There is a coherency problem in the following text (its typesetting). The last paragraph must not be considered as a part of subsect02. For instance it is a kind of conclusion of two approaches covered under two previous subsections. How can I make the reader distinguish it from paragraph(s) related to the last subsection?

Some text here about what we are going to discuss.
Text about this subsection.
Text about this subsection.

Some text here, which is not related to subsection02, but to the whole section.

The simple approach is to give all of your subsection text a left indent, and possibly a right indent, to set it off slightly from the main section text. Any text starting at the normal left margin would then be identifiable as belonging to the main section.

  • And possibly bullets, if your subsections are one paragraph each. – Lauren Ipsum Dec 16 '11 at 12:53
  • In my case subsections are several paragraphs long and using either indentation or bullets will make the output a bit ugly by putting a blank area at the left side of the page. – Mohammad Hedayati Dec 16 '11 at 14:33
  • 1
    No, that blank area isn't ugly. It's judicious white space. Don't fear the blankness. I promise it will not bother your readers. – Lauren Ipsum Dec 16 '11 at 21:23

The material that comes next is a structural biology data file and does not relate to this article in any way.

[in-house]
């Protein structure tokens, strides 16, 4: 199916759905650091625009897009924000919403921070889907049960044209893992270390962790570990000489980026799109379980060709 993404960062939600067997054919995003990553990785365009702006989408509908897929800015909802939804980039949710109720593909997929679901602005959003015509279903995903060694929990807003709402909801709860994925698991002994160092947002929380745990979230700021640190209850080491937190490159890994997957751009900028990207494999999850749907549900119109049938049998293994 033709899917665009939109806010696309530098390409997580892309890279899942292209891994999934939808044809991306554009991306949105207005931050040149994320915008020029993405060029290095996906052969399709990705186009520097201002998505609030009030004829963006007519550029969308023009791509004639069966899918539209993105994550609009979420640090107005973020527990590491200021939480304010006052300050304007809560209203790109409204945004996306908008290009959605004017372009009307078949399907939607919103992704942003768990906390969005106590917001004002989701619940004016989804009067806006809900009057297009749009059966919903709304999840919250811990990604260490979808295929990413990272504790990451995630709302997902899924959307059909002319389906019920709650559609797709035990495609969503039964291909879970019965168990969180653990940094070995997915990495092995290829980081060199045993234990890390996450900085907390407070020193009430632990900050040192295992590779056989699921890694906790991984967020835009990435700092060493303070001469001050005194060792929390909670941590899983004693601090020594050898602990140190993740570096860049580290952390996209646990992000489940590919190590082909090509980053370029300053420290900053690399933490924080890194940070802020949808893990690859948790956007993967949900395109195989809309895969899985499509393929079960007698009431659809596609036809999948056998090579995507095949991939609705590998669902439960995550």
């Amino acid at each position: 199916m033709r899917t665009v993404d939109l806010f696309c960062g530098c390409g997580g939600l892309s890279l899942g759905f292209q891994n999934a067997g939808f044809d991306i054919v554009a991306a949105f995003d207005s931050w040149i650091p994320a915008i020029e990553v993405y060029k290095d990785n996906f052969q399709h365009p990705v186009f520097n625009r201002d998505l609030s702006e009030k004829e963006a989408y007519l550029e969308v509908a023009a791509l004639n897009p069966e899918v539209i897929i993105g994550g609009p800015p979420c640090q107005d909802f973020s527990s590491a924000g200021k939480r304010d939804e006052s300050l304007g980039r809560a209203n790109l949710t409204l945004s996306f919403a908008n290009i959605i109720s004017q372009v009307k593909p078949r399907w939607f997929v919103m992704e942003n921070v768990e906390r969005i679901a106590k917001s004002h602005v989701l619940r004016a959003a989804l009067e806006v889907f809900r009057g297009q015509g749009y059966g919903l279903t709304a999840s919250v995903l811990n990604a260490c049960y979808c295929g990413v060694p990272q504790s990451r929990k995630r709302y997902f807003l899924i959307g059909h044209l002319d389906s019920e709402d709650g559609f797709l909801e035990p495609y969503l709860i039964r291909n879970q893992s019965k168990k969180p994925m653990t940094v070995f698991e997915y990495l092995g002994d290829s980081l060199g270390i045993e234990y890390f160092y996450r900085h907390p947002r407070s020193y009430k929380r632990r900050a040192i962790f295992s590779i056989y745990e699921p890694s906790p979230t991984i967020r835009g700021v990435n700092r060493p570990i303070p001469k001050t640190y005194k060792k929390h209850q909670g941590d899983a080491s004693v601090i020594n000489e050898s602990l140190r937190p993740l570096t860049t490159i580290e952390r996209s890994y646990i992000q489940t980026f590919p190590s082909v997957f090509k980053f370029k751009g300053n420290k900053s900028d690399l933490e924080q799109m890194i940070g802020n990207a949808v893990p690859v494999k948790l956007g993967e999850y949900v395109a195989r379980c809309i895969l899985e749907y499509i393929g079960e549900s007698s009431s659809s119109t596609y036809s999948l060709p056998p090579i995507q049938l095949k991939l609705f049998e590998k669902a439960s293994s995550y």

• 2
    Indentation is a common and natural delineator for identifying related content. It helps readers to identify the relationship between your content. I agree with Lauren, "don't fear the blankness"! – Steven Drennon Dec 17 '11 at 16:02

You could label the section Conclusions add a divider that separates it from other sections. See this question on long underscore to divide sections of text on different options. This should sufficiently differentiate from the other \subsections:

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  • +1 for making it another subsection. Many tools that use semantic markup won't let you create the kind of structure proposed in the question; while tools don't always dictate style, in this case I would take that as a hint. – Monica Cellio Mar 12 '12 at 14:53

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